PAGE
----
Guiding Vascular Access Selection for Intensive Care - a Summary of Michigan Appropriateness Guide for Intravenous Catheters (MAGIC)
Determining appropriateness for vascular access devices
limits the risk of complications in critically ill patients. Michigan Appropriateness
Guide to Intravenous Catheters (MAGIC) establishes evidence-based indications
as summarised in this paper.
Safe and reliable venous access is the foundation for medication
administration in critical and intensive care unit (ICU) patients. Several
important issues surround vascular access in the ICU setting, including the
need for multiple multi-lumen devices for delivery of concomitant drugs and the
frequent sampling of blood from catheters. Risk factors associated with
catheter-related complications in ICU patients are coma/immobility and the number
of catheters present (Villamarín-Bello et al. 2016). The risk of complications
associated with central venous catheters is higher in ICUs compared to other
departments, with 35% greater prevalence in one prospective study evaluating
peripherally inserted central catheters (Leroyer et al. 2013). Balancing the needs
of clinically unstable patients with risks associated with numerous vascular
devices requires a process for device selection, aseptic insertion, management
and removal of devices when no longer necessary.
Central venous access devices commonly used in ICUs pose
significant infectious and thrombotic risk to patients (Maki et al. 2006). Potential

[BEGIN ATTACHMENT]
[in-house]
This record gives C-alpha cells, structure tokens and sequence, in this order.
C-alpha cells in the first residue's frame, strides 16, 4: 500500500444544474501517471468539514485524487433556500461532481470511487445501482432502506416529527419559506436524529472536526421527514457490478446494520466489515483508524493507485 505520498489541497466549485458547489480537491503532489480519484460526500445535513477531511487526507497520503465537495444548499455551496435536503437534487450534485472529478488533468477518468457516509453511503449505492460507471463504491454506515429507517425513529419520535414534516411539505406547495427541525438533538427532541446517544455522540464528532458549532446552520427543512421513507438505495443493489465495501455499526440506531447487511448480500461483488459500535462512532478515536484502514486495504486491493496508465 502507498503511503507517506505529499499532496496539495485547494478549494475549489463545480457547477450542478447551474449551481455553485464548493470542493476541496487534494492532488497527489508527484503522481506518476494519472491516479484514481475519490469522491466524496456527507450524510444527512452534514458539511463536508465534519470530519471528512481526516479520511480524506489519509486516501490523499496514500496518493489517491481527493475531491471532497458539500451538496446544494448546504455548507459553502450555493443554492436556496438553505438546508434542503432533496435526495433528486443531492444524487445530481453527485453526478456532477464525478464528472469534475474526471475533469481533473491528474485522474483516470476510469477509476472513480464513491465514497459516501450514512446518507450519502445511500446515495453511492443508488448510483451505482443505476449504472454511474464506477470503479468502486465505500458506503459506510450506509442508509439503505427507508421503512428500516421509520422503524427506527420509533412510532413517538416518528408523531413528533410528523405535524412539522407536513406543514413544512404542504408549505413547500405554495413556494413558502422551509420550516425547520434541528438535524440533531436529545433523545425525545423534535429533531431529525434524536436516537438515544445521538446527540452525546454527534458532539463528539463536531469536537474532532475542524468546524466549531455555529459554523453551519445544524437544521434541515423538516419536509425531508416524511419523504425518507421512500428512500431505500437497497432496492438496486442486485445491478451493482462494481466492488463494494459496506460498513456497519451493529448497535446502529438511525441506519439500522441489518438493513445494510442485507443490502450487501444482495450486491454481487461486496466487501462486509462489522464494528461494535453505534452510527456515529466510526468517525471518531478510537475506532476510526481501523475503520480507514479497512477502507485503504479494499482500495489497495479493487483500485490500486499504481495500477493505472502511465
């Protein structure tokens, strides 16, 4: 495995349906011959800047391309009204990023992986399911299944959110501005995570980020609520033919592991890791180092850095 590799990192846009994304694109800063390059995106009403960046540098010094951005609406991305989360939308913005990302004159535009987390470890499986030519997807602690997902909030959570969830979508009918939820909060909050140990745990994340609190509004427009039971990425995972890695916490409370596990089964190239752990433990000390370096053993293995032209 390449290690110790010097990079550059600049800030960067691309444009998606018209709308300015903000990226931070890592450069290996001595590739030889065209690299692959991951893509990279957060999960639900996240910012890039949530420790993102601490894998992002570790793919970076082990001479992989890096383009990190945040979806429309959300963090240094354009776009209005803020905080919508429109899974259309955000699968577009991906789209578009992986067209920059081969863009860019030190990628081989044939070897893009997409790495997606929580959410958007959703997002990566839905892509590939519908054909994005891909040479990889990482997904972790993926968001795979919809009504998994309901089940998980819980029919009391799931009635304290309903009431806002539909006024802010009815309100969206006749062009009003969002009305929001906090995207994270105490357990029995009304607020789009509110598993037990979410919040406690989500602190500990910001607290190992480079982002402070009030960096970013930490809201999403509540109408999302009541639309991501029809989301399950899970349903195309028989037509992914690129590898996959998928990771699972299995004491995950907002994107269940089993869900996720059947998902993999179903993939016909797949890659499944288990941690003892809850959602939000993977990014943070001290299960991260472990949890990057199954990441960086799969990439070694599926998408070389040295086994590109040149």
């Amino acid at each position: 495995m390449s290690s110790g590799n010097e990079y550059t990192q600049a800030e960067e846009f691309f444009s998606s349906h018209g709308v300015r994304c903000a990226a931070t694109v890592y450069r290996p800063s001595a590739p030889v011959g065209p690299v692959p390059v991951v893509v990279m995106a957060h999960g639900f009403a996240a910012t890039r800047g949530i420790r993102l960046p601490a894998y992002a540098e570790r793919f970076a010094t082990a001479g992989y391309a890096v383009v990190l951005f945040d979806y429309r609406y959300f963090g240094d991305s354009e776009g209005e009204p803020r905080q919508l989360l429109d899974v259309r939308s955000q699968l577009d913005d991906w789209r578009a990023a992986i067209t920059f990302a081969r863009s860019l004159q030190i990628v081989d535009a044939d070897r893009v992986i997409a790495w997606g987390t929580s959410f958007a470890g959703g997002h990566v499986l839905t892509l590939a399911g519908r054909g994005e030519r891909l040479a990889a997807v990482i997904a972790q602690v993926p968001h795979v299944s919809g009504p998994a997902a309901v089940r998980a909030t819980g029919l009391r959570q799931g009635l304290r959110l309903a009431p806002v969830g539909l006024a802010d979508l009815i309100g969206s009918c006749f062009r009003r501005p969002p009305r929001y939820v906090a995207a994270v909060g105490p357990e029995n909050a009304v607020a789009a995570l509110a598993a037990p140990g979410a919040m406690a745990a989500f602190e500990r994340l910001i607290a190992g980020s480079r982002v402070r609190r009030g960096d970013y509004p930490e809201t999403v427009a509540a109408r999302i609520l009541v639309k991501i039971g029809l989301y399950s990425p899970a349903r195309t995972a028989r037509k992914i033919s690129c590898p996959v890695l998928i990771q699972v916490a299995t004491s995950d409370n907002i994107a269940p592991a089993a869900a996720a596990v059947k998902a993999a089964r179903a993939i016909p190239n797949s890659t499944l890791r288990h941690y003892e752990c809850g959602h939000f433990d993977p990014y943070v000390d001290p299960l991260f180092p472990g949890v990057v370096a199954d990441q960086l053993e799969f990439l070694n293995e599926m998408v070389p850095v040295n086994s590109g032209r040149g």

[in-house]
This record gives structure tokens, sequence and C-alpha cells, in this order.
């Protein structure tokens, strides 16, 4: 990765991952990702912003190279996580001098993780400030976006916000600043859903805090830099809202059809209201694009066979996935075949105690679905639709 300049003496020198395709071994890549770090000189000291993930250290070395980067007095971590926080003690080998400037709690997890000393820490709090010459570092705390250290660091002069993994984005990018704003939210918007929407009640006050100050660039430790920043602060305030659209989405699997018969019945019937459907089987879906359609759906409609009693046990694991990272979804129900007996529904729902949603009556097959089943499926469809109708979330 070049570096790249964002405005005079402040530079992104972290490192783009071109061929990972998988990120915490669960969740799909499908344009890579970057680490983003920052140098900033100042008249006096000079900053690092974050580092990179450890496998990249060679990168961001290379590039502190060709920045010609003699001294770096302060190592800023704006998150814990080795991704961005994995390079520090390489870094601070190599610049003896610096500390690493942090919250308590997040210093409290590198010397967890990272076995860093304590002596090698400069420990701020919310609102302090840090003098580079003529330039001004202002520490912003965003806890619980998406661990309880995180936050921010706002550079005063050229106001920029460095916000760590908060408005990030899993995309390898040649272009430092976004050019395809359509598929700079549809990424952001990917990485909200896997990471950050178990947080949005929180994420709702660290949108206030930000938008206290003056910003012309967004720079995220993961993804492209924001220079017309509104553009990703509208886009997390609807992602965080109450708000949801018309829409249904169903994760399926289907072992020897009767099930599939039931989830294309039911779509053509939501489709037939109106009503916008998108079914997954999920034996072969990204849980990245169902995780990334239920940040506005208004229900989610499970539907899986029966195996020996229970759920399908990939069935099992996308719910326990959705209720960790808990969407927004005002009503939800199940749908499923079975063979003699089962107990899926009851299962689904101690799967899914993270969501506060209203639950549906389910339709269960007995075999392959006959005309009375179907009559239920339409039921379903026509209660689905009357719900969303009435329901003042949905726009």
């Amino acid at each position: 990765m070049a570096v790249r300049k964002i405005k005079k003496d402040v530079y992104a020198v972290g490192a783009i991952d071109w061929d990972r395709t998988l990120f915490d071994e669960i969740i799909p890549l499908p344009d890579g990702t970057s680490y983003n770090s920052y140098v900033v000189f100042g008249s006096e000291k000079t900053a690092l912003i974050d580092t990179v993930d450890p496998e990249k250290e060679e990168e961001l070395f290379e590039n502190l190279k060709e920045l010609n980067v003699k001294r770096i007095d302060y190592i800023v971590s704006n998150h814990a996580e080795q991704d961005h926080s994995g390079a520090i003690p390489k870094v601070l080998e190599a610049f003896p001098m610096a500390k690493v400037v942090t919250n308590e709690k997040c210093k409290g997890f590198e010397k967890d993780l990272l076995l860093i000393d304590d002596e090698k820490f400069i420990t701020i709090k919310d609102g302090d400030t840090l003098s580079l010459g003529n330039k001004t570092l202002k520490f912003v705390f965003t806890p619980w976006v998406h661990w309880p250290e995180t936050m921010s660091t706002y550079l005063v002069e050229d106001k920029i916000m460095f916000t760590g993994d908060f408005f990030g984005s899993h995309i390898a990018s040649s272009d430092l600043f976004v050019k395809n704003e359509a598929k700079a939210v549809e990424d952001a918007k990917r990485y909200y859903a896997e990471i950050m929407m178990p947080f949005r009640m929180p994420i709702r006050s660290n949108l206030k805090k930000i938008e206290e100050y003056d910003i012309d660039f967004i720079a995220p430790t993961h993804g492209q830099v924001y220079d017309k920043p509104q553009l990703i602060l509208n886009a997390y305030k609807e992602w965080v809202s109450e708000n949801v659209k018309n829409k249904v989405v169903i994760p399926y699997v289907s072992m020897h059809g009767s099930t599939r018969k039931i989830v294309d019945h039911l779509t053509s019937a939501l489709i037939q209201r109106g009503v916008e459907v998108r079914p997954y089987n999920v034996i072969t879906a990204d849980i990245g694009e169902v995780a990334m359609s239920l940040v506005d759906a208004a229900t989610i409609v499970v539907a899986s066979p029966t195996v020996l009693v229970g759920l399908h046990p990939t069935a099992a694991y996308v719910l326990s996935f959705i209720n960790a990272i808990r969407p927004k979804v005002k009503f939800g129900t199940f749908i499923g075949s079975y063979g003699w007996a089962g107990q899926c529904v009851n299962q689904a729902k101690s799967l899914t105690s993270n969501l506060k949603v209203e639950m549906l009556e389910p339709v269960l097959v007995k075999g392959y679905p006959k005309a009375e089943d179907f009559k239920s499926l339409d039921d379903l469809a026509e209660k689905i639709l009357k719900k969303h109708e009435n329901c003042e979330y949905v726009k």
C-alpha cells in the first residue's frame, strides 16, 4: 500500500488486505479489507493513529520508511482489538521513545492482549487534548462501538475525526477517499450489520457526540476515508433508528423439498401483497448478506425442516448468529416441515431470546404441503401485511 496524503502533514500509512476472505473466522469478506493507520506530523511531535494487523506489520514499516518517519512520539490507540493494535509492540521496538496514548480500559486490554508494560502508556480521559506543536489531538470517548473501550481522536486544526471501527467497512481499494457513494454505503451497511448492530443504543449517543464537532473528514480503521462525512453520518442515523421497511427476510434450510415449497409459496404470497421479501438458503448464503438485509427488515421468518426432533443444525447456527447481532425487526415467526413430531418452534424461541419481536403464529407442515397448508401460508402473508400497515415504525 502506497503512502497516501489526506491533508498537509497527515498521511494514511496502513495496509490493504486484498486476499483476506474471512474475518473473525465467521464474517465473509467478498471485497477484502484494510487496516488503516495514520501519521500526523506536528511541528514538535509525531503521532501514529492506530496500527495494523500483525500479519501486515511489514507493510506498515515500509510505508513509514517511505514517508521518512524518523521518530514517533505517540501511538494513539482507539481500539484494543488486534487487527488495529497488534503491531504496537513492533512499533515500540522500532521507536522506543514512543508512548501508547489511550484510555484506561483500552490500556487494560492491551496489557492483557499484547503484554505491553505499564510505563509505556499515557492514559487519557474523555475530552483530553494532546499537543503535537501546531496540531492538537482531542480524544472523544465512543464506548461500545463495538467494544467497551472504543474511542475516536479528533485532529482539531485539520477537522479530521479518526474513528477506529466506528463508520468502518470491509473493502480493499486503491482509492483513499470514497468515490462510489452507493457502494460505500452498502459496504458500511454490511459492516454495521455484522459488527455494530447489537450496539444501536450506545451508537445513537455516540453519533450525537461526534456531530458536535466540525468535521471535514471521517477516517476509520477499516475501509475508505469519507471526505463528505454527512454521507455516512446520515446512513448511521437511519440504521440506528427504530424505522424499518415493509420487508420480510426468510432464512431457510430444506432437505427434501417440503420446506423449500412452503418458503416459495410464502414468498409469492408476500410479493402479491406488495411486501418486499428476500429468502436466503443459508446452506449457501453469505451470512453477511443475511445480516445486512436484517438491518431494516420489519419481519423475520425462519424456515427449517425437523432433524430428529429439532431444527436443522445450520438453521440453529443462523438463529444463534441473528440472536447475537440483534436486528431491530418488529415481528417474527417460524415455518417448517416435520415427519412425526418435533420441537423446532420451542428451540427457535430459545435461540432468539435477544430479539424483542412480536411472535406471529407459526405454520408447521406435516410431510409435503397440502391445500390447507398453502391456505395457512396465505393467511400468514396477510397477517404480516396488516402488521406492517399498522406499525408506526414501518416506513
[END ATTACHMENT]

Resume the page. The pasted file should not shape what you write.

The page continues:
risk factors identified as contributing to the development of infectious and
thrombotic complications are the patient’s underlying disease, type of
catheter, immobility, sedation and duration of catheter use (Richet et al. 1990).
The concern for thrombosis includes lower extremities for immobile patients,
but also heightened concern for upper extremity thrombosis from central venous
access devices (CVAD) (Kearon et al. 2012; Clemence and Maneval 2014). Central
devices inserted in the arm, such as peripherally inserted central catheters (PICCs),
have a higher risk of thrombosis, with incidence in the literature ranging from
2-75% (Chopra et al. 2013a; Clemence and Maneval 2014; Fallouh et al. 2015).
Increasing use of PICCs in intensive care has similarly led to greater levels
of thrombosis in this patient population (Chopra et al. 2013a). The association
between thrombosis, infections and central catheters highlights why use of
devices such as PICCs should be considered only when indicated (Evans et al.
2010; Chopra et al. 2012a; Chopra et al. 2013a; Chopra et al. 2013b; Malinoski
et al. 2013; Moureau 2013a; Marschall et al. 2014).
Guidance for selection with evidence-based indications for
PICCs or other chest-inserted central catheters (CICC) has been lacking despite
recommendations for hospitals to establish tighter criteria. The Society of
Healthcare Epidemiology of America (SHEA) recommends providing clinicians with
easy access to an evidence-based list of indications for CVC, prior to
placement, to minimise unnecessary central catheters and limit risk of central